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RIT imaging scientists play key role in NASA project

Imagine a global satellite system that would detect small forest fires before they spread out of control.

Scientists at RIT's Chester F. Carlson Center for Imaging Science are working to build such a system. The university is teaming up with NASA"s Regional Applications Center Northeast (RACNE) at Cayuga Community College (CCC) in Auburn, N.Y., and Telespazio, an Italian aerospace company that specializes in satellite operations and communications.

In fiscal year 2000, Congress included a $2.3 million appropriation in NASA"s budget to initiate the project. Since then, total funding has reached nearly $5 million. Congressman James Walsh of Syracuse, who chairs the VA/HUD/ Independent Agencies subcommittee, championed the funding.

RIT will develop requirements for the fire-detection instrument for the satellite remote-sensing system during the first phase of the project known as Forest fIRe (infrared) Imaging Experimental System, or "FIRES." RACNE will survey potential users such as local, state and federal agencies.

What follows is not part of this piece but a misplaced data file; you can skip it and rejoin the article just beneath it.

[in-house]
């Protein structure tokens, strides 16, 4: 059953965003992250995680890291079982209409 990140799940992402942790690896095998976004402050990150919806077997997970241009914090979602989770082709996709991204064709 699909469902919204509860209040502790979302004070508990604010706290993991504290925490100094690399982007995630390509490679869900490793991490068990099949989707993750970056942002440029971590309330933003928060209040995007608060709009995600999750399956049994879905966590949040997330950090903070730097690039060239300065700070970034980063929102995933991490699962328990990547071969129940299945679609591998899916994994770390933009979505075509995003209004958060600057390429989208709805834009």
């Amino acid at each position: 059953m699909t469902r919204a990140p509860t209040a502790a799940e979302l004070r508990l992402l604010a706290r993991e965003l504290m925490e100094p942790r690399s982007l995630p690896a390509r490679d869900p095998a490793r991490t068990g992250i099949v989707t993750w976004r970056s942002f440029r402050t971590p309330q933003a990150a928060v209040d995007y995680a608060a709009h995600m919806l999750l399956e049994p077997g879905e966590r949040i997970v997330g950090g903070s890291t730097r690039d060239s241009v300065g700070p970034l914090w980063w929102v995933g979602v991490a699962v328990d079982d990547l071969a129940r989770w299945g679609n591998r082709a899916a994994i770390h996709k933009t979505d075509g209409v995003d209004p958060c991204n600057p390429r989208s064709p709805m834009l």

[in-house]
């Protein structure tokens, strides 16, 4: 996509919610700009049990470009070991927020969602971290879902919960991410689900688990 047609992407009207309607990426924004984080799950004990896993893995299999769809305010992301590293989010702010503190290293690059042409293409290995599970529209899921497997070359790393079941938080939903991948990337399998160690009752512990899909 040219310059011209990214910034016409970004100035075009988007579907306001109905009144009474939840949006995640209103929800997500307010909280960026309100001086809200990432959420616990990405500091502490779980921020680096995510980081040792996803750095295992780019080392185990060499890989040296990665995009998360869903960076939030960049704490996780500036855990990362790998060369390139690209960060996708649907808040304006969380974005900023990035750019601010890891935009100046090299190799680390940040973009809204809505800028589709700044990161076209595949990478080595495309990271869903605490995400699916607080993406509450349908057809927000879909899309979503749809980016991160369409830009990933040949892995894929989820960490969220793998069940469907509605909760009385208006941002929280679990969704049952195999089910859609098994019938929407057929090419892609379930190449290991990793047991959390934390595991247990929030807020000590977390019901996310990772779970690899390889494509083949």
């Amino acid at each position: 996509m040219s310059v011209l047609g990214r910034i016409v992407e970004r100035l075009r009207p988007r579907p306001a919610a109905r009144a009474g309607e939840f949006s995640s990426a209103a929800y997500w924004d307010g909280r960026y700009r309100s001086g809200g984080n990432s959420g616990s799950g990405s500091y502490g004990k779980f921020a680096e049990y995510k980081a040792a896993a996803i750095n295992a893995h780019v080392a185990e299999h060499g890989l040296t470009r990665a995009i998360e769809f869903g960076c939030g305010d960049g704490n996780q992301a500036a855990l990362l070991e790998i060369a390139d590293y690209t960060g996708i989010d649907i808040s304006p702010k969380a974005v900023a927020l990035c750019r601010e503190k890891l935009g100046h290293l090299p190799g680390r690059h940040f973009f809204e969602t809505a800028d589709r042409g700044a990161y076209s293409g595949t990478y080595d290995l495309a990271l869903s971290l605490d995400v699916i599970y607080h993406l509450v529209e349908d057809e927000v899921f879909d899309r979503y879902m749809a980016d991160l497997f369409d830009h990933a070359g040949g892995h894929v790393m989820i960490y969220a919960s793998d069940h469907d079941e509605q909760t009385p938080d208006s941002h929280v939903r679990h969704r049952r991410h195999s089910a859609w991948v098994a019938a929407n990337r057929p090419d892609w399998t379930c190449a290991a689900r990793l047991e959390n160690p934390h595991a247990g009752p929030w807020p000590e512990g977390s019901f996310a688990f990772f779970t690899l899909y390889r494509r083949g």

"RIT"s role is to prove the underlying science and establish the feasibility of a multi-satellite operational system," says Michael Richardson, RIT distinguished researcher and FIRES project manager.

Rep. Walsh foresees future benefits stemming from the collaboration on the FIRES project. "The joint project is challenging research with spin-off technology potential to help keep our young talented graduates in New York state," Walsh says.

John Simmons "91, appropriations associate for Congressman Walsh, was instrumental in bringing about this expansion of RIT"s partnership with NASA. "I am delighted about this new effort between RIT and NASA," he says. "RIT has been doing outstanding work in imaging science and has a long and impressive track record in remote sensing. I see this project as an important contributor to the long and productive relationship between NASA and RIT."

Simmons, who served as president of Student Government while at RIT, also notes that "it feels good to be able to help the institution that helped me get where I am today."